17.05.2019 32 °C
Today was the first day we travelled off campus as a group to explore the Jamaica Defense Force Military Base. This experience provided us with so much information and insight to how important the military force is to the people of Jamaica.
The day began with a presentation from Major Basil Jarrett who specializes as a liaison for JDF to connect the military and communities and focus on situations that require military aid. For example, he discussed the fact that a James Bond movie is currently being filmed in Jamaica and he authorized military presence to provide security and immediate help if injured. In his presentation we learned about the roles and responsibilities of the JDF. Some of these responsibilities include: defending against external aggression, disaster relief and recovery, counter-terrorism, peace support and much more. From a criminal justice standpoint it was interesting for us to consider how prevalent the military is here in Jamaica compared to Canada. A reason for this has to do with the fact that police corruption is a challenge for the people of Jamaica, therefore citizens rely on the military as oppose to the police. An interesting fact discussed was that the JDF is the most highly respected institution in Jamaica. More than the police, politicians, the church, etc. The Jamaican Defense Force provides a 1 year training recruitment program aimed to be an outlet for at-risk youth to replace the structure of gangs with the structure of military. After one year, the trainees can either become a member of the JDF or use it on their resume which provides more opportunity for employment. This training is required to become a member of the Jamaican Defense Force.
Following our presentation from Major Basil we were given a tour of The Jamaican Military Museum. When we first entered the museum there was a World War 1 exhibit which they will be changing into a new exhibit soon. The exhibit gave examples and insight into what the World War 1 experience was like for Jamaican soldiers (life in the trenches). Unfortunately, we were only able to take photos in this first exhibit but the other room exposed us to a deeper history of the Jamaican military. This included artifacts dating all the way back to the Tainos people of Jamaica who made arrowheads out of stone. Other artifacts included the first uniforms, tanks and cannons. This was interesting because we were able to learn about the history of these important artifacts as well as the history of the Jamaican military.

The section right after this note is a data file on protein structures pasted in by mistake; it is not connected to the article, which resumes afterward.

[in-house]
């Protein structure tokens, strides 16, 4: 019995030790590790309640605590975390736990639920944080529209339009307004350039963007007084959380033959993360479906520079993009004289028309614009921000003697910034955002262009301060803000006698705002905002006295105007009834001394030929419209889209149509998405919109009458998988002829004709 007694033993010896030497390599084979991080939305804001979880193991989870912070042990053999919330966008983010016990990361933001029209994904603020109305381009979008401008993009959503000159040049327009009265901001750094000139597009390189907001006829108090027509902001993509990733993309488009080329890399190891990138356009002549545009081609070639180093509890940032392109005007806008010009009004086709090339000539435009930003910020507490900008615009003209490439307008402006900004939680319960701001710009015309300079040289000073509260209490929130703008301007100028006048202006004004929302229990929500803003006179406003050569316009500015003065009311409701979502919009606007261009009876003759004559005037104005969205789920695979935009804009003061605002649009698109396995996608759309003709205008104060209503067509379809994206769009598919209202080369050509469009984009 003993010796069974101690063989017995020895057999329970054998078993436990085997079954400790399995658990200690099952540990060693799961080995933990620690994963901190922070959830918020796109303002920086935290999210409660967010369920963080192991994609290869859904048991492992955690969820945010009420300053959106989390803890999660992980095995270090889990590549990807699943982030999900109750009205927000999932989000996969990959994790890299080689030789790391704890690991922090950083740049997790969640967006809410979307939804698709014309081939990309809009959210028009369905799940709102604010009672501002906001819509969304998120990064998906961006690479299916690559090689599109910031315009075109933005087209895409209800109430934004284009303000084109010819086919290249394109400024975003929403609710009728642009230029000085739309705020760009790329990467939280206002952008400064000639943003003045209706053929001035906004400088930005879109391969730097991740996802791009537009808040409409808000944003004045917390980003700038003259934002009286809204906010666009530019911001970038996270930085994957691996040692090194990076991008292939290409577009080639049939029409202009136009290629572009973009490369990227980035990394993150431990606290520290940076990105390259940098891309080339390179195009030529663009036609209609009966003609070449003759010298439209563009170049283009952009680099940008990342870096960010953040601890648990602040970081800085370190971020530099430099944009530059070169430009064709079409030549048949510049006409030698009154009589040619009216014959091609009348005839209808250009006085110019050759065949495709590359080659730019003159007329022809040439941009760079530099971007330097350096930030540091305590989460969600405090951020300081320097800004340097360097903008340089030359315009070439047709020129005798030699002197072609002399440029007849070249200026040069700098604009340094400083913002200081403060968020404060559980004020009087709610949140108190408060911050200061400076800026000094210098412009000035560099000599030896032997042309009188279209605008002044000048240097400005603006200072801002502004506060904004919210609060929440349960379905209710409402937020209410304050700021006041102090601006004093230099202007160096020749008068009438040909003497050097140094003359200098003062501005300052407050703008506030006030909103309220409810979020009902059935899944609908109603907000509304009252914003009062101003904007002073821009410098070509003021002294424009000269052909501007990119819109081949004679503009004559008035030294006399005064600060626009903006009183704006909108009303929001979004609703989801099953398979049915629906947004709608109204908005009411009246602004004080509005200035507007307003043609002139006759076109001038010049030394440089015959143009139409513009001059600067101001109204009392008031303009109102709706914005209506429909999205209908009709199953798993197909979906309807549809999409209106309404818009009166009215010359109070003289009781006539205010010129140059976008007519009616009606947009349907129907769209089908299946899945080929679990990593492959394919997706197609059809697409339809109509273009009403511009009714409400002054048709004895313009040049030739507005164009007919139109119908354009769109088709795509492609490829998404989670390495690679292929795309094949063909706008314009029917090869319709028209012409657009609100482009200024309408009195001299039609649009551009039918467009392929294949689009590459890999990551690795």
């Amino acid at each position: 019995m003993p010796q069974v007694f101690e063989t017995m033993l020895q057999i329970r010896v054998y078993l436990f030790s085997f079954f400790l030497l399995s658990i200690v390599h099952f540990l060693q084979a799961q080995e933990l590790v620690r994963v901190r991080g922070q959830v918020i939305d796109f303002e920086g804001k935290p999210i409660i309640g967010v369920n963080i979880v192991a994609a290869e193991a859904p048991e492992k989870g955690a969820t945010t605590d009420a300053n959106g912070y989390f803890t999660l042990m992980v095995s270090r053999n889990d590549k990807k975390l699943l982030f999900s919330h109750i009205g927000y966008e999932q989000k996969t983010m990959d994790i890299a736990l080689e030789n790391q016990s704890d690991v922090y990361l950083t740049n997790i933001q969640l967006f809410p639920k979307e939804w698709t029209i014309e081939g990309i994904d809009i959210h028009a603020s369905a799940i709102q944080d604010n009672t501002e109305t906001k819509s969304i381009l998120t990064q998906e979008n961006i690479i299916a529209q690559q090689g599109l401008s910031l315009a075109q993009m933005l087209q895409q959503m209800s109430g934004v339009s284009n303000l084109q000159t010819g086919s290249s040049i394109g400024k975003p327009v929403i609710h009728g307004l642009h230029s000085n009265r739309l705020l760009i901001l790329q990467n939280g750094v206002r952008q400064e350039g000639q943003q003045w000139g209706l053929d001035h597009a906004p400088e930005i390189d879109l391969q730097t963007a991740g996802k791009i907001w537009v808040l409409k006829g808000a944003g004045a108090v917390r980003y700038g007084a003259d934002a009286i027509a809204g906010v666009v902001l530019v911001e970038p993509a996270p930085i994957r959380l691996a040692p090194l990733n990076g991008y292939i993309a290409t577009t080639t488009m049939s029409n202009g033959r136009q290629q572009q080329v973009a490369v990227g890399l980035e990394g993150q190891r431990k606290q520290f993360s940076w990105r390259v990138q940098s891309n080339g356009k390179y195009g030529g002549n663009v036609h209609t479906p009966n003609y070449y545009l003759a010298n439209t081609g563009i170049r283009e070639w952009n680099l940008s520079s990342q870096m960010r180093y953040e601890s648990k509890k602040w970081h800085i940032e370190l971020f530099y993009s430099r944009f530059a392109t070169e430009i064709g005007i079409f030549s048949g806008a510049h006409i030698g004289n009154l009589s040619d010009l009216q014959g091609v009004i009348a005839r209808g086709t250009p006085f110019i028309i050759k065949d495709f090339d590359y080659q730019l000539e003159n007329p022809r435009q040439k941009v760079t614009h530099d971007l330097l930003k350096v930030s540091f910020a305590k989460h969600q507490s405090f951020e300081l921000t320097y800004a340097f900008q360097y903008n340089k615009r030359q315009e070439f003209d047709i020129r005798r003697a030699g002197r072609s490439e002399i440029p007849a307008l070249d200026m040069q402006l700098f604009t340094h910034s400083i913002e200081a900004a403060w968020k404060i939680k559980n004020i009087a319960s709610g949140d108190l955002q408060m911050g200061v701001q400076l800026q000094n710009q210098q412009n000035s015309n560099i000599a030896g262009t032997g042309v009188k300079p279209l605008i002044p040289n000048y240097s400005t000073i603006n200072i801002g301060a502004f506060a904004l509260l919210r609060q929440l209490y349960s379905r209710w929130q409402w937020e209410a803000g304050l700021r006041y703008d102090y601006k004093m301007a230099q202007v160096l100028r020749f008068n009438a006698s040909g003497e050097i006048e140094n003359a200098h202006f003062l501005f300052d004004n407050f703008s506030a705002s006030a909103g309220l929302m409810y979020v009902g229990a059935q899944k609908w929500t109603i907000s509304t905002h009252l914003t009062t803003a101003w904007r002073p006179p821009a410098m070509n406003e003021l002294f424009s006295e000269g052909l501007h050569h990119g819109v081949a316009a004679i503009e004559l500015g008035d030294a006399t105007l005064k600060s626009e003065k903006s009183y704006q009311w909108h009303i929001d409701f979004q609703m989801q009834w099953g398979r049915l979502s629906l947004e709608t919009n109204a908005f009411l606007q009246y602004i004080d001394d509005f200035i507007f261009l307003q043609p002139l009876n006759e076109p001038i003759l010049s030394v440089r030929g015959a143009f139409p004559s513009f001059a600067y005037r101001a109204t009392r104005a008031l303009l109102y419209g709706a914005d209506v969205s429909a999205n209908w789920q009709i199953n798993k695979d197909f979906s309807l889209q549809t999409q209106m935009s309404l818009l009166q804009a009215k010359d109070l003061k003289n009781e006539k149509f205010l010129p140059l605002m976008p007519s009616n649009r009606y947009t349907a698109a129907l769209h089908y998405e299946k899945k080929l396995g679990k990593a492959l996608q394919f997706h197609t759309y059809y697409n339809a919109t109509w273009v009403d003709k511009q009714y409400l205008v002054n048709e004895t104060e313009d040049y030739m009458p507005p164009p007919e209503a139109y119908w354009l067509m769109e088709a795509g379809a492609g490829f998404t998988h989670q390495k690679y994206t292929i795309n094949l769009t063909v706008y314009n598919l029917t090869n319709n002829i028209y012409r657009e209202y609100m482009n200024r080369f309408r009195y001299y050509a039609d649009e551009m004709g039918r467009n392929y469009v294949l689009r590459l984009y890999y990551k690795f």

For lunch we travelled 10 minutes down the road into New Kingston where there were multiple food options. Some options included familiar fast food chains (Burger King, KFC, Starbucks) while some included authentic Jamaican food. Here is a photo of my lunch from Island Grill - Jerk Chicken, Rice and Peas, Cherry Juice and French Fries. It was delicious!
Returning from lunch we were given the opportunity to attended another presentation from a Major of the 1st Battalion who focused on the Zone of Special Operations, specifically in Denham Town. In July 2017, the Law Reform Act was passed in Jamaica enabling the ZOSO (Zone of Special Operations) Act. Zone of Special Operations is a crime fighting tool that is used in communities of very high levels of crime. Criteria of a zone includes the presence of gang warfare, rampant criminality, escalating violence and murder, threats to the rule of law and public order. Denham was the second ZOSO put into place starting on the 17th of October 2017. In the specific area of Denham Town where ZOSO is in operation there are 12 active gangs in a population of 8,500 people. ZOSO has 3 phases are focused on bettering the community. These phases are: 1. Clear (Clear of zone of wanted individuals and illegal weapons), 2. Hold (Prevention of re-entry), 3. Build (Maintain). Since the declaration of ZOSO the military has maintained presence and reported a decline in serious crime. ZOSO is a joint force including the Jamaican Defense Force and police.
After an informative day at the military base we returned to campus where we had a group debrief of all the information learned today. It's interesting having these discussions with students from a variety of different social science programs to gain different perspectives. Overall it was a great opportunity and would 10/10 recommend.